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Counting and measuring across languages and domains

  • Jeremy Kuhn, chargé de recherche au CNRS ( IJN )
  • David Nicolas, chargé de recherche au CNRS (TH) ( IJN )

    Cet enseignant est référent pour cette UE

S'il s'agit de l'enseignement principal d'un enseignant, le nom de celui-ci est indiqué en gras.

Mercredi de 12 h 30 à 14 h (salle L361, ENS, 24 rue Lhomond 75005 Paris), du 5 février 2020 au 13 mai 2020. Pas de séance les 18 mars et 15 avril

Brief course description:
In English, to specify a quantity of cats, we count them: "three cats". But to specify a quantity of water, we need to indicate a unit of measurement: "three liters of water". Although there are connections to pre-linguistic cognition, languages express counting and measuring in a wide variety of ways. For example, in French, it's fine to say "trois bagages", but in English, it would be strange to say "three luggages". In Mandarin Chinese and Korean, all nouns ("cat" as well as "water") require a classifier (analogous to a unit of measurement) in order to be quantified. What are the rules governing these categories and variations? In this course, we explore logico-semantic systems that explain these kinds of phenomena. Surprisingly, these systems can be extended beyond the nominal domain. We will discuss related phenomena for verbal aspect ("John ran for an hour") and collective predication ("All the students gathered in the hall").

Students should have already taken an introductory course in logic or in natural language semantics. If in doubt, contact the instructors.

Learning outcomes:
On successful completion of this course, students should notably be able to:
*Use mereological notions to characterize semantic properties of count nouns and mass nouns, telic and atelic verbs.
*Evaluate theories about mass and count by taking into consideration data from various languages.

Pedagogy, class organization and homework:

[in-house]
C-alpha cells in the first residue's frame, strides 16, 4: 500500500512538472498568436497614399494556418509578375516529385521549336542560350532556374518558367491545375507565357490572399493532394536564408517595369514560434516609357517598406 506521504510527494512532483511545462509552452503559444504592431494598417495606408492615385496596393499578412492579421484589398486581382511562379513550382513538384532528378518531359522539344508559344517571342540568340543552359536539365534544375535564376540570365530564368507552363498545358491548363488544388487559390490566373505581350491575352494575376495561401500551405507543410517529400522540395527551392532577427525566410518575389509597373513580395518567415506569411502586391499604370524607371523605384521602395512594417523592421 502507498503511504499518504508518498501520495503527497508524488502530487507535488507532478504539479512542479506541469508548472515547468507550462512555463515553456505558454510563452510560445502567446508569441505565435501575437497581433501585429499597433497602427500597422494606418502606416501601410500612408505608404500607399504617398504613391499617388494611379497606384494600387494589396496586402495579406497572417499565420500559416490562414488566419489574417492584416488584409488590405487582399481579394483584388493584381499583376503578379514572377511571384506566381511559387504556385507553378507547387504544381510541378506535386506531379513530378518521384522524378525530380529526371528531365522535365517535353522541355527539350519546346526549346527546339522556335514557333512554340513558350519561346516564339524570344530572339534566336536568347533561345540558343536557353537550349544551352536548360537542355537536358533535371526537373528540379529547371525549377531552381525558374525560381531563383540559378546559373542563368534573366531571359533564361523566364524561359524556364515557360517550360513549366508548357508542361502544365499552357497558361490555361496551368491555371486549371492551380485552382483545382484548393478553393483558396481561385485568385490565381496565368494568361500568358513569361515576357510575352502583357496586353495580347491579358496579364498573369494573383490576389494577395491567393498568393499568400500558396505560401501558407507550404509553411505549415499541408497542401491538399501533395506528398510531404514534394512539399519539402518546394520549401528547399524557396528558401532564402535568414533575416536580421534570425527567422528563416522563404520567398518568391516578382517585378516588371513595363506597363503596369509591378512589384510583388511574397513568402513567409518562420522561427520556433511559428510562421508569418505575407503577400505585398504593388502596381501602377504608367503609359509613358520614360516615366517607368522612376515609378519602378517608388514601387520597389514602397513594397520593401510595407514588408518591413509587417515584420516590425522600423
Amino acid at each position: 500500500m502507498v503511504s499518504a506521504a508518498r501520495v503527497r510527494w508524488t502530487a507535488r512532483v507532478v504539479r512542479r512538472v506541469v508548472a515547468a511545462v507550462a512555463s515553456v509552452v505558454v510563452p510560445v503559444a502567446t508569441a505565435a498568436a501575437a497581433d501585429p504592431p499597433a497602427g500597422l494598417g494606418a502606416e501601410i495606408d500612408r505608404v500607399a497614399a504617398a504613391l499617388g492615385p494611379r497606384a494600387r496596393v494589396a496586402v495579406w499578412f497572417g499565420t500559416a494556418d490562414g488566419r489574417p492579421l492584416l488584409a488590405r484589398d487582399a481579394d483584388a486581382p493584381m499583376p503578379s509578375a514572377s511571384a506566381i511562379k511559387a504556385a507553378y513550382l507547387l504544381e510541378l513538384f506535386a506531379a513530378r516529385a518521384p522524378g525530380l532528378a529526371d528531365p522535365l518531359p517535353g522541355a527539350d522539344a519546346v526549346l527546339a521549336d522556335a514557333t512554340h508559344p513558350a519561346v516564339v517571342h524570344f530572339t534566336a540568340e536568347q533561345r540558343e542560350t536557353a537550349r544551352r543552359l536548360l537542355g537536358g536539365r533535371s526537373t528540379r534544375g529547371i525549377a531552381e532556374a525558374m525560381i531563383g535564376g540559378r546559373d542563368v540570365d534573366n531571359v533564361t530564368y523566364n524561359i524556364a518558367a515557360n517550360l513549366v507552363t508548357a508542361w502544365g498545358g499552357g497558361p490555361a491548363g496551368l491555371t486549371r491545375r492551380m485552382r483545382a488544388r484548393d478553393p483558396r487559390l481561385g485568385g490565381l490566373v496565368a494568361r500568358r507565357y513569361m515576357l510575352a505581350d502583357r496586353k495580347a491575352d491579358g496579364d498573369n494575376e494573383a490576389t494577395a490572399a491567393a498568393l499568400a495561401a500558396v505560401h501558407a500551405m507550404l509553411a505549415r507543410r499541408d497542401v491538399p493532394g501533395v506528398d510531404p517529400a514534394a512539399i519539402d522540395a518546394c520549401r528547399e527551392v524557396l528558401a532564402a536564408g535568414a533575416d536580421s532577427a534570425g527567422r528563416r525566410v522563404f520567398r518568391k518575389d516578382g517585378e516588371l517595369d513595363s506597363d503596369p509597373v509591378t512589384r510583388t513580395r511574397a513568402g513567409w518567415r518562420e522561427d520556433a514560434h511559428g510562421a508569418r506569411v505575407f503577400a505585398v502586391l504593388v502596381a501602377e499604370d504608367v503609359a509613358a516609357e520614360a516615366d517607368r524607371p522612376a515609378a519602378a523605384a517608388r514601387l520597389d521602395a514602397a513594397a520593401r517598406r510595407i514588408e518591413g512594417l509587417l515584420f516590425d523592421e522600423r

Classes are two-hours long, highly interactive. They are data driven: we present key data, discussing it with students; and then build the theory required to deal with it. To the extent possible, we take advantage of the languages spoken by the various participants. A typical class uses the previous homework as a starting point into the topic, discussing the homework for about half an hour. Questions and comments from students are actively encouraged. Additional readings are suggested but in most cases they are not mandatory.

Short homework assignments are assigned almost every week, building on the notions introduced in class. They are graded immediately before the next class. Questions may involve, for instance, characterizing a semantic property, proving a theorem, or exploring a generalization about certain linguistic data. 

*Take-home exercises (60%).
*A short (maximum 10 pages) research paper or critical review of a research paper (40%).

Textbook and readings:
The course does not have a textbook. Class notes are put online after class, as well as related readings.

Mots-clés : Langues, Linguistique, Sémantique,

Suivi et validation pour le master : Spécial : cf. le descriptif

Mentions & parcours :

Domaine de l'affiche : Linguistique, sémantique

Intitulés généraux :

Renseignements :

Duration : 1h30 per week, for 13 weeks. Beginning: February 5, 2020. End: May 13, 2020.

Credit: 3 ECTS.

Direction de travaux d'étudiants :

Validation :

  • 60%: take-home exercises
  • 40%: a short (maximum 10 pages) research paper or critical review of a research paper

Niveau requis :

Students should have already taken an introductory course in logic or in natural language semantics.

Site web : http://d.a.nicolas.free.fr

Site web : http://www.jeremykuhn.net/

Adresse(s) électronique(s) de contact : dnicolas(at)gmx.net, jeremy.d.kuhn(at)gmail.com

Compte rendu

Dernière modification de cette fiche par le service des enseignements (sg12@ehess.fr) : 27 janvier 2020.

Contact : service des enseignements ✉ sg12@ehess.fr ☎ 01 49 54 23 17 ou 01 49 54 23 28
Réalisation : Direction des Systèmes d'Information
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